100% Chance Jocumsen And Huff Will Cast Classic Shallow Lures On Grand

March 22, 2024
Bass fishing

There’s good news for Bassmaster Classic fans who haven’t jumped on board the forward-facing sonar train. At least two of pro fishing’s brightest young stars say there’s a 100 percent chance they’ll cast shallow crankbaits, spinnerbaits, and an old-school black and blue jig on Grand Lake. 

With Grand Lake pool elevation at 742-feet above sea level, that doesn’t leave many shoreline bushes or willow trees flooded, but water temps are right around 60. It’s late March in Northeast Oklahoma, and both pros say that simply equates to quality largemouth moving shallower each day toward the spawn.

All that leads to using time-proven shallow power fishing lures. 

Carl Jocumsen, the beloved Australian, who actually spent three years living in Bixby, OK, learned years ago that a squarebill crankbait like Rapala’s Rocco is a staple on Grand, and says it should hunt successfully in water depths of around 4 feet this weekend.

“You can also bet I’ll be throwing a Bassman spinnerbait. They’re actually my longest-running sponsor, but most serious anglers would agree that a spinnerbait has probably caught more bass on Grand Lake the past 50 years than any other lure, so it’s kind of a no-brainer,” says the Yamaha pro.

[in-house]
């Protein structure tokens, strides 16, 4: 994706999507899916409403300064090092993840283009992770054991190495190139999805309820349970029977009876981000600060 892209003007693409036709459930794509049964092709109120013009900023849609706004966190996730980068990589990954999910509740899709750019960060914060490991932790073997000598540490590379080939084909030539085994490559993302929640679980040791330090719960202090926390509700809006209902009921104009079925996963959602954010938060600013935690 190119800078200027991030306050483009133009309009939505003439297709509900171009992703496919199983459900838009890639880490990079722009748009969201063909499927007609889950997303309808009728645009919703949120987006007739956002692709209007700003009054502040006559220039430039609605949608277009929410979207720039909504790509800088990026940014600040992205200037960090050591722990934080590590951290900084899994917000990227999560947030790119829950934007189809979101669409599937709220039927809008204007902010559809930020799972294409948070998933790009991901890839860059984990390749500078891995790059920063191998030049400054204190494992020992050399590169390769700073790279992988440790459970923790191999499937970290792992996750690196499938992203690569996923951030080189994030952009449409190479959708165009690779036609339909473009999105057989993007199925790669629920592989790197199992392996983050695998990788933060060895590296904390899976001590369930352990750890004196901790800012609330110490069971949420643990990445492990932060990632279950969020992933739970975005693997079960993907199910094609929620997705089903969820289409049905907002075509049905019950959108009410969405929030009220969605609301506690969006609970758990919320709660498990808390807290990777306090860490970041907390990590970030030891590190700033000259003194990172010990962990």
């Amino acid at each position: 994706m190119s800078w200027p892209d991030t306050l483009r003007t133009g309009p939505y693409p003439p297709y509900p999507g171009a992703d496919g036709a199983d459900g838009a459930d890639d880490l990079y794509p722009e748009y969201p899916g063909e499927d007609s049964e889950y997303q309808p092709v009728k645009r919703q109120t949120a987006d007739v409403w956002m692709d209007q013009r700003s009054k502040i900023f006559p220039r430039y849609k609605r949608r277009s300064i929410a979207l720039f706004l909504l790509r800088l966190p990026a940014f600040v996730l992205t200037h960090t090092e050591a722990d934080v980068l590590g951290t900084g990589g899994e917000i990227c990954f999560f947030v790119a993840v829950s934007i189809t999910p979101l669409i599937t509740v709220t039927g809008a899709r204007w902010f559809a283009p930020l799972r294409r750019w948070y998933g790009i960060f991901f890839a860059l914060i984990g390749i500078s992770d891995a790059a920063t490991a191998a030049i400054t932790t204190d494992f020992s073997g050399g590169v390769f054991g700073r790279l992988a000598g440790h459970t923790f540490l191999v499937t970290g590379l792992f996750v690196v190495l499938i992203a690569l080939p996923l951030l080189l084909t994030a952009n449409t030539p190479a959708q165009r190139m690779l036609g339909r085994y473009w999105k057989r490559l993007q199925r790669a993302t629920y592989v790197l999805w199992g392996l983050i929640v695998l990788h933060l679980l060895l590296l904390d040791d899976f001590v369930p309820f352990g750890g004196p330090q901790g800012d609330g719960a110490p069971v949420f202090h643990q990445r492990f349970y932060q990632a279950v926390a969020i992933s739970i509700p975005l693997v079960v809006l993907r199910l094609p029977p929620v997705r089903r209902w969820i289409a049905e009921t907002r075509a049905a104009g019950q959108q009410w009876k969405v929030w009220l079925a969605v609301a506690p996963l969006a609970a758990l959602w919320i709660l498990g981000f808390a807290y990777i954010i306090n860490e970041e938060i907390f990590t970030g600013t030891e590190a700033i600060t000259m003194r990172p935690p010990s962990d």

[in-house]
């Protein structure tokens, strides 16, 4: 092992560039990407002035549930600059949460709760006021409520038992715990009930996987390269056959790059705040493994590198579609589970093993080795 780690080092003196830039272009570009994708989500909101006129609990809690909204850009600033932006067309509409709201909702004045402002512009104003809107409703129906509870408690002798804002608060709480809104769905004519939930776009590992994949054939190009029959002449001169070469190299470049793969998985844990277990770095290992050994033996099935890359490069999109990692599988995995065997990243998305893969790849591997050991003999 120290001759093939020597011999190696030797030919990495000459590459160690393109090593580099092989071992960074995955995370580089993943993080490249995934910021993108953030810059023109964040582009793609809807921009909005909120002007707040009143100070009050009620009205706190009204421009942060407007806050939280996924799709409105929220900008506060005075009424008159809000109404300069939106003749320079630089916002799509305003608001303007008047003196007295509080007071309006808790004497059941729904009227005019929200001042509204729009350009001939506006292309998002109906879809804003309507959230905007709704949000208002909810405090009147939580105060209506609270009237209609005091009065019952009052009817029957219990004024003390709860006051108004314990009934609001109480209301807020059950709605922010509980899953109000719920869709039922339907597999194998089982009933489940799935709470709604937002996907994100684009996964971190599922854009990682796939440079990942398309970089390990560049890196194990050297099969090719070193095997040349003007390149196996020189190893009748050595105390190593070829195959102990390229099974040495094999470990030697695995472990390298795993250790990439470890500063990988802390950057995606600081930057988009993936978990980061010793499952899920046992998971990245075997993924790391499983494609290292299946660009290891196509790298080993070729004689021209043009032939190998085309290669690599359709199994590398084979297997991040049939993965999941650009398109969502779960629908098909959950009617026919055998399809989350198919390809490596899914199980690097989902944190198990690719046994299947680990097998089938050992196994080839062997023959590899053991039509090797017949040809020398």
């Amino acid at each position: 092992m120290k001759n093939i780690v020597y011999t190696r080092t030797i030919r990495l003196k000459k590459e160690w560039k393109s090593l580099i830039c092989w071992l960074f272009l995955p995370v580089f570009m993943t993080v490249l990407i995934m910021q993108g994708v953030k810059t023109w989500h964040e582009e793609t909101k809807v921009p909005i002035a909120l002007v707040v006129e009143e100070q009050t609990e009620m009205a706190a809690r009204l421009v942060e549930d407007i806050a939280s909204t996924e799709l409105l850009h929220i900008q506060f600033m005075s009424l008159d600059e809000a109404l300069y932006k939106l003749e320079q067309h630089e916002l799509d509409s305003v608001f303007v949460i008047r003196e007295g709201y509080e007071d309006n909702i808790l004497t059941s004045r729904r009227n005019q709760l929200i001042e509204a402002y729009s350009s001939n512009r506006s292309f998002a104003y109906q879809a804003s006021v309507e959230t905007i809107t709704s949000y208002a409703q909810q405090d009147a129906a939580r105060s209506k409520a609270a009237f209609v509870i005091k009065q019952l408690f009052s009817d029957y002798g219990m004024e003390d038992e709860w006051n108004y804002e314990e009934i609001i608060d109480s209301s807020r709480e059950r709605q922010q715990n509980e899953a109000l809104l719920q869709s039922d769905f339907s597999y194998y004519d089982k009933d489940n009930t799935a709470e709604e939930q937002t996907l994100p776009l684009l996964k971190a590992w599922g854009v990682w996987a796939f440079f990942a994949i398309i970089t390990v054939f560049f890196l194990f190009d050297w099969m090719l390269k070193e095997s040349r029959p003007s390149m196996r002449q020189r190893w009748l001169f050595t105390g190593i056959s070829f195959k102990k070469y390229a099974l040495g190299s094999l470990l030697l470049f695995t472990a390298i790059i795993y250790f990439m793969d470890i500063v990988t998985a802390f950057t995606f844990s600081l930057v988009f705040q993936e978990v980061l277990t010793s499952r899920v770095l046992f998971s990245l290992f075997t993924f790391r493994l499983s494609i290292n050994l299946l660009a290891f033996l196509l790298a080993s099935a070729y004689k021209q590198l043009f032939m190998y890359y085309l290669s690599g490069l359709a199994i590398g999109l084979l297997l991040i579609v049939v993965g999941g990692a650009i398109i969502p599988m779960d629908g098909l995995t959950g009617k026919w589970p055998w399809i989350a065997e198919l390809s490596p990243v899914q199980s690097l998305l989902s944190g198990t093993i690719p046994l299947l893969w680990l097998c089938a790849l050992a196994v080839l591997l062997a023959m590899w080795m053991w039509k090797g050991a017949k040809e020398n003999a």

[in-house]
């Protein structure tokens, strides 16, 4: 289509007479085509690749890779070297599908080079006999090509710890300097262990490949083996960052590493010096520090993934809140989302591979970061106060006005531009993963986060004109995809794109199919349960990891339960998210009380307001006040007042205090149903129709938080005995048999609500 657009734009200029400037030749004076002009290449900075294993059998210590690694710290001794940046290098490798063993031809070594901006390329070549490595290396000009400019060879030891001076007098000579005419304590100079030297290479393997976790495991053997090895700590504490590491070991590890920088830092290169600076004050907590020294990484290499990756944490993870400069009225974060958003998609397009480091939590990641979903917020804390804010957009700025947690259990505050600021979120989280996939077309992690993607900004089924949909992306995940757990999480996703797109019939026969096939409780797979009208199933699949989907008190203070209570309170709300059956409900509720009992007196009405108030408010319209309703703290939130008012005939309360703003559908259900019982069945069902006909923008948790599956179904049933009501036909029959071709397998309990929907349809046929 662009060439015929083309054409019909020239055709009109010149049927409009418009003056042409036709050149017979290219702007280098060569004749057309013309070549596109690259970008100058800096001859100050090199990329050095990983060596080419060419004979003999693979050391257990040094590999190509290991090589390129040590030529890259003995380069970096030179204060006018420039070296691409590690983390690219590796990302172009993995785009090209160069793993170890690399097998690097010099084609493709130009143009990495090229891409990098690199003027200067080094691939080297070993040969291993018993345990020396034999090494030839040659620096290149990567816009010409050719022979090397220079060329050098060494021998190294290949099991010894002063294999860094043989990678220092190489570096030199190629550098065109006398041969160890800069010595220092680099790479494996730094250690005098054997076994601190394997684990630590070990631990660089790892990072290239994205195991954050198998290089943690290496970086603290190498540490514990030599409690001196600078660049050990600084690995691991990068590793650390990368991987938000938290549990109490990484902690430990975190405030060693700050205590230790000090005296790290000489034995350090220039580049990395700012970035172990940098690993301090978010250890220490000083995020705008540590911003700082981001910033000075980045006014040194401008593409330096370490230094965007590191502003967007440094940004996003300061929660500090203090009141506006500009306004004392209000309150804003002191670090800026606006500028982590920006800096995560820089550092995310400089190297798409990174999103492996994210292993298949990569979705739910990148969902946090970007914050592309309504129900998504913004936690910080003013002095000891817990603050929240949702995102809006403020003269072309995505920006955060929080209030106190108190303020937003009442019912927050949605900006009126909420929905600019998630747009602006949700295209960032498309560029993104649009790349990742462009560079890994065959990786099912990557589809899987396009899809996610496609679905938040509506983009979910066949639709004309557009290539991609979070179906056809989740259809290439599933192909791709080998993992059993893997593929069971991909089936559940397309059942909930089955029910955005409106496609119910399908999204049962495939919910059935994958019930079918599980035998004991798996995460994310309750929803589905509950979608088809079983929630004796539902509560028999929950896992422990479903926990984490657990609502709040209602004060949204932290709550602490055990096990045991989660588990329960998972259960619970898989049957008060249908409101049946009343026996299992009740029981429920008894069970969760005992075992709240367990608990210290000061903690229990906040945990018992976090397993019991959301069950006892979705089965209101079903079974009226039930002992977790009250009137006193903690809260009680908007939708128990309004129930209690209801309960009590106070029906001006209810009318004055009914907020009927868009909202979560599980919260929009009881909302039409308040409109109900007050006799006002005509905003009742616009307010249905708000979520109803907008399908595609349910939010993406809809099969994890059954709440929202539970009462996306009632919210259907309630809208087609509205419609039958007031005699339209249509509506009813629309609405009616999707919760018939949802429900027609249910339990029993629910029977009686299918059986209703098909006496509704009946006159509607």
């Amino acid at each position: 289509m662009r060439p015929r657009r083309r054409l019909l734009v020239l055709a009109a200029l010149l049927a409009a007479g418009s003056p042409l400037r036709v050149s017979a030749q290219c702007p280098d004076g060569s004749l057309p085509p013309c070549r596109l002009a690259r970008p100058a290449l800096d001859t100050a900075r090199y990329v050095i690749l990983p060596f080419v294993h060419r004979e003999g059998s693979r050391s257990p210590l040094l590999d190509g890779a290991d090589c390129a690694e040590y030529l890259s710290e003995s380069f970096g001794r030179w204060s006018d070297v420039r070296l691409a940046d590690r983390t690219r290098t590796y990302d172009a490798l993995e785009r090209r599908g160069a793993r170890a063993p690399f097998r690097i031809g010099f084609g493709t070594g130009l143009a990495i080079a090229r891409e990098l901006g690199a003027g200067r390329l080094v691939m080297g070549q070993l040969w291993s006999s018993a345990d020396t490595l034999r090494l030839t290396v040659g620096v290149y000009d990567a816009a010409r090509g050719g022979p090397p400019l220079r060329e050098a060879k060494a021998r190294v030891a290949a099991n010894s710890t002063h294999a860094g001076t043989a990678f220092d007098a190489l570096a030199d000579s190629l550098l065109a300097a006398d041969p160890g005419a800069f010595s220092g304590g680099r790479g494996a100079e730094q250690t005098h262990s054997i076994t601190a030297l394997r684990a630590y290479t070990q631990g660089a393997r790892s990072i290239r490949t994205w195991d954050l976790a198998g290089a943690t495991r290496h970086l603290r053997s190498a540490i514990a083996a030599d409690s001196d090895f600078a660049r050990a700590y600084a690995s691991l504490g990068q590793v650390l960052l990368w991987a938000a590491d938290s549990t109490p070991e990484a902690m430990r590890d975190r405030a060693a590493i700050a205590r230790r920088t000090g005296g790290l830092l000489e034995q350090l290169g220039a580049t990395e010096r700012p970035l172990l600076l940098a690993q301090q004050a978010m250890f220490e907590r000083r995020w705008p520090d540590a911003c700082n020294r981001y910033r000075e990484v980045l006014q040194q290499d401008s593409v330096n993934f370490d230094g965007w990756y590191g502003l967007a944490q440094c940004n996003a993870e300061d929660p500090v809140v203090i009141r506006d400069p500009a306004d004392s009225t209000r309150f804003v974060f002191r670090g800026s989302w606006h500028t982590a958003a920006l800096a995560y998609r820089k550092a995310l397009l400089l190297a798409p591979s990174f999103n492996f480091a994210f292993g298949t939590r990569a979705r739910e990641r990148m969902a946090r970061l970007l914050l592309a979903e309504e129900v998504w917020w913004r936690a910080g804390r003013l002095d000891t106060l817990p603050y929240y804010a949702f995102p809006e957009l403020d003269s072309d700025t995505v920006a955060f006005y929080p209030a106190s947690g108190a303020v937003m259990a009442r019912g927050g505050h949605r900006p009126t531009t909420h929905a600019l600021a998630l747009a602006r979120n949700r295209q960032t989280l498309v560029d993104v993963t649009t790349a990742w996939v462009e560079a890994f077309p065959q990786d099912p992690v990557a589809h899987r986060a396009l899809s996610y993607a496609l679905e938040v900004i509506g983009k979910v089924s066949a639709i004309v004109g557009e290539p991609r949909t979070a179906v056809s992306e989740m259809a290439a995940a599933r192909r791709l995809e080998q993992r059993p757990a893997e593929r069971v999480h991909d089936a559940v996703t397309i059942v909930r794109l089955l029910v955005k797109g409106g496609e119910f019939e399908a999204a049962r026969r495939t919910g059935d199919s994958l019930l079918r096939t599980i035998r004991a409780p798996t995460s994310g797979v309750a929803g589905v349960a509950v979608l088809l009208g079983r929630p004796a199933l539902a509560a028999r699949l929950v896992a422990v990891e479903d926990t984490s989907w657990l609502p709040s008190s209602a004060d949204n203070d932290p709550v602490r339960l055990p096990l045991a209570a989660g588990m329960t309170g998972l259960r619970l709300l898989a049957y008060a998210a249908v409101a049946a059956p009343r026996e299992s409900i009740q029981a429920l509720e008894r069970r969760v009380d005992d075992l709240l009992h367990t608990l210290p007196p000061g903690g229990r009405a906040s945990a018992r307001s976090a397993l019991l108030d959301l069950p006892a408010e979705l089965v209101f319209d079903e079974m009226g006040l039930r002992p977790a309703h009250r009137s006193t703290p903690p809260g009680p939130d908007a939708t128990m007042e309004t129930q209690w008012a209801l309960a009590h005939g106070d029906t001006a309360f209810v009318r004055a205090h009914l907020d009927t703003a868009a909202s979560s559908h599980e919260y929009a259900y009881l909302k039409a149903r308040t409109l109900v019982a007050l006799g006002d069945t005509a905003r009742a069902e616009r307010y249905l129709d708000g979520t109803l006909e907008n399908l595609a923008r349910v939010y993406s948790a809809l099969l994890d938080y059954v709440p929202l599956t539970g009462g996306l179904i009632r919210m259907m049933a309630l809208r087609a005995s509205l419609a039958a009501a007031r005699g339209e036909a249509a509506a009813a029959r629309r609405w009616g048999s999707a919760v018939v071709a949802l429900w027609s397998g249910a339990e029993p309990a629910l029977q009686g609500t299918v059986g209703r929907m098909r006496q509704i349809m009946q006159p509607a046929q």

Cody Huff, who hails from nearby Ava, MO, knows Grand pretty well, and is also known as one of America’s most accomplished forward-facing sonar users. He’s won nearly half-a-million dollars with the much-debated technology, but says if he wins this weekend on Grand, it will likely be on a Rapala OG Tiny crankbait.

“It’s like a little miniature 4-wheel drive, but it’s also subtle enough to get bit when other shallow crankbaits won’t,” says the easy-going Toyota Bonus Bucks member.

When asked why he chose a big jig when water levels aren’t flooding much of the habitat, Huff didn’t hesitate. “It’s simple. They still eat a jig at Grand Lake in the springtime, and anytime I encounter an isolated log or piece of shallow cover, that’s the bait I want handy,” He explains confidently. 

So, there you have it, bass fans. In a world clouded by debate over technology, even young anglers know there’s still a place for spinnerbaits, shallow cranks, and jigs.

In fact, Jocumsen and Huff agree there’s a 100-percent chance this 54th Bassmaster Classic is one of them.